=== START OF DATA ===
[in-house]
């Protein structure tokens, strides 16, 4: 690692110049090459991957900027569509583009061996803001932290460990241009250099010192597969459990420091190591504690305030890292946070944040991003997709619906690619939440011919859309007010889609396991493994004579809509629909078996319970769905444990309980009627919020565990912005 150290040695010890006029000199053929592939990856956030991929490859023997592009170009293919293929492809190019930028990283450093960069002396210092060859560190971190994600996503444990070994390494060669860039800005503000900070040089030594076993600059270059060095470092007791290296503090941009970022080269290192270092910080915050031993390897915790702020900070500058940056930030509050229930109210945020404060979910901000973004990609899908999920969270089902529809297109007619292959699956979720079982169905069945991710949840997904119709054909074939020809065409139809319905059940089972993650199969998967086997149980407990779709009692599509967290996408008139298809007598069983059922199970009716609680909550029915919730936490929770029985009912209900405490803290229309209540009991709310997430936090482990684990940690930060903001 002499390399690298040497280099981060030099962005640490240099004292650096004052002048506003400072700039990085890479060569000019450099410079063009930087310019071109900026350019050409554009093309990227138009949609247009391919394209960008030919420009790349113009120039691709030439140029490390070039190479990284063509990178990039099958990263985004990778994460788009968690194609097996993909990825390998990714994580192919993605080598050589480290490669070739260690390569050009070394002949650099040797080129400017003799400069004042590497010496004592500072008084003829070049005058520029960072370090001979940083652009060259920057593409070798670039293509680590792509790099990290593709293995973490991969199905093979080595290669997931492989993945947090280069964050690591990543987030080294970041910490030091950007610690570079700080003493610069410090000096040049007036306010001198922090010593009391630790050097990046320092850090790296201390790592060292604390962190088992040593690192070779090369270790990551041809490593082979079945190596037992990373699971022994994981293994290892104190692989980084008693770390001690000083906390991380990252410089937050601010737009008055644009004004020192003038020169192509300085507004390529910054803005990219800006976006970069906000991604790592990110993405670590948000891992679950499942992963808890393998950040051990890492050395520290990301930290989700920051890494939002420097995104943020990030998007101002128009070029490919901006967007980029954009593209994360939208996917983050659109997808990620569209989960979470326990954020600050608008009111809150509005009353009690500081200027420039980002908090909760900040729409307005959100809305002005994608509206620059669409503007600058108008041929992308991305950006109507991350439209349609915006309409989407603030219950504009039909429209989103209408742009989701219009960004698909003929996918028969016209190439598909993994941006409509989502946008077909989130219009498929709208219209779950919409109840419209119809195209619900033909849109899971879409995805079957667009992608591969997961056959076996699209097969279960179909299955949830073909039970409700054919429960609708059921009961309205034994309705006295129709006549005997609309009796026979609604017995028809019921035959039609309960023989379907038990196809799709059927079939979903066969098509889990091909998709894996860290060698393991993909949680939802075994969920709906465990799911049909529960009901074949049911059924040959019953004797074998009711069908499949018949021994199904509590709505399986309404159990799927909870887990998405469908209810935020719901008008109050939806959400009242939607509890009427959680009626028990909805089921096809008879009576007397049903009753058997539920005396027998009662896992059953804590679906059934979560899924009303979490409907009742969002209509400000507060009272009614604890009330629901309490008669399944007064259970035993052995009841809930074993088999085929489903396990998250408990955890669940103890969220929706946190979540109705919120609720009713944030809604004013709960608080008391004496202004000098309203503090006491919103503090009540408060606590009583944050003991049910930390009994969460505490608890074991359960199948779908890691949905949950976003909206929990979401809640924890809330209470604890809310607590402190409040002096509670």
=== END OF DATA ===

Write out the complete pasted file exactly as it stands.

[in-house]
């Protein structure tokens, strides 16, 4: 690692110049090459991957900027569509583009061996803001932290460990241009250099010192597969459990420091190591504690305030890292946070944040991003997709619906690619939440011919859309007010889609396991493994004579809509629909078996319970769905444990309980009627919020565990912005 150290040695010890006029000199053929592939990856956030991929490859023997592009170009293919293929492809190019930028990283450093960069002396210092060859560190971190994600996503444990070994390494060669860039800005503000900070040089030594076993600059270059060095470092007791290296503090941009970022080269290192270092910080915050031993390897915790702020900070500058940056930030509050229930109210945020404060979910901000973004990609899908999920969270089902529809297109007619292959699956979720079982169905069945991710949840997904119709054909074939020809065409139809319905059940089972993650199969998967086997149980407990779709009692599509967290996408008139298809007598069983059922199970009716609680909550029915919730936490929770029985009912209900405490803290229309209540009991709310997430936090482990684990940690930060903001 002499390399690298040497280099981060030099962005640490240099004292650096004052002048506003400072700039990085890479060569000019450099410079063009930087310019071109900026350019050409554009093309990227138009949609247009391919394209960008030919420009790349113009120039691709030439140029490390070039190479990284063509990178990039099958990263985004990778994460788009968690194609097996993909990825390998990714994580192919993605080598050589480290490669070739260690390569050009070394002949650099040797080129400017003799400069004042590497010496004592500072008084003829070049005058520029960072370090001979940083652009060259920057593409070798670039293509680590792509790099990290593709293995973490991969199905093979080595290669997931492989993945947090280069964050690591990543987030080294970041910490030091950007610690570079700080003493610069410090000096040049007036306010001198922090010593009391630790050097990046320092850090790296201390790592060292604390962190088992040593690192070779090369270790990551041809490593082979079945190596037992990373699971022994994981293994290892104190692989980084008693770390001690000083906390991380990252410089937050601010737009008055644009004004020192003038020169192509300085507004390529910054803005990219800006976006970069906000991604790592990110993405670590948000891992679950499942992963808890393998950040051990890492050395520290990301930290989700920051890494939002420097995104943020990030998007101002128009070029490919901006967007980029954009593209994360939208996917983050659109997808990620569209989960979470326990954020600050608008009111809150509005009353009690500081200027420039980002908090909760900040729409307005959100809305002005994608509206620059669409503007600058108008041929992308991305950006109507991350439209349609915006309409989407603030219950504009039909429209989103209408742009989701219009960004698909003929996918028969016209190439598909993994941006409509989502946008077909989130219009498929709208219209779950919409109840419209119809195209619900033909849109899971879409995805079957667009992608591969997961056959076996699209097969279960179909299955949830073909039970409700054919429960609708059921009961309205034994309705006295129709006549005997609309009796026979609604017995028809019921035959039609309960023989379907038990196809799709059927079939979903066969098509889990091909998709894996860290060698393991993909949680939802075994969920709906465990799911049909529960009901074949049911059924040959019953004797074998009711069908499949018949021994199904509590709505399986309404159990799927909870887990998405469908209810935020719901008008109050939806959400009242939607509890009427959680009626028990909805089921096809008879009576007397049903009753058997539920005396027998009662896992059953804590679906059934979560899924009303979490409907009742969002209509400000507060009272009614604890009330629901309490008669399944007064259970035993052995009841809930074993088999085929489903396990998250408990955890669940103890969220929706946190979540109705919120609720009713944030809604004013709960608080008391004496202004000098309203503090006491919103503090009540408060606590009583944050003991049910930390009994969460505490608890074991359960199948779908890691949905949950976003909206929990979401809640924890809330209470604890809310607590402190409040002096509670």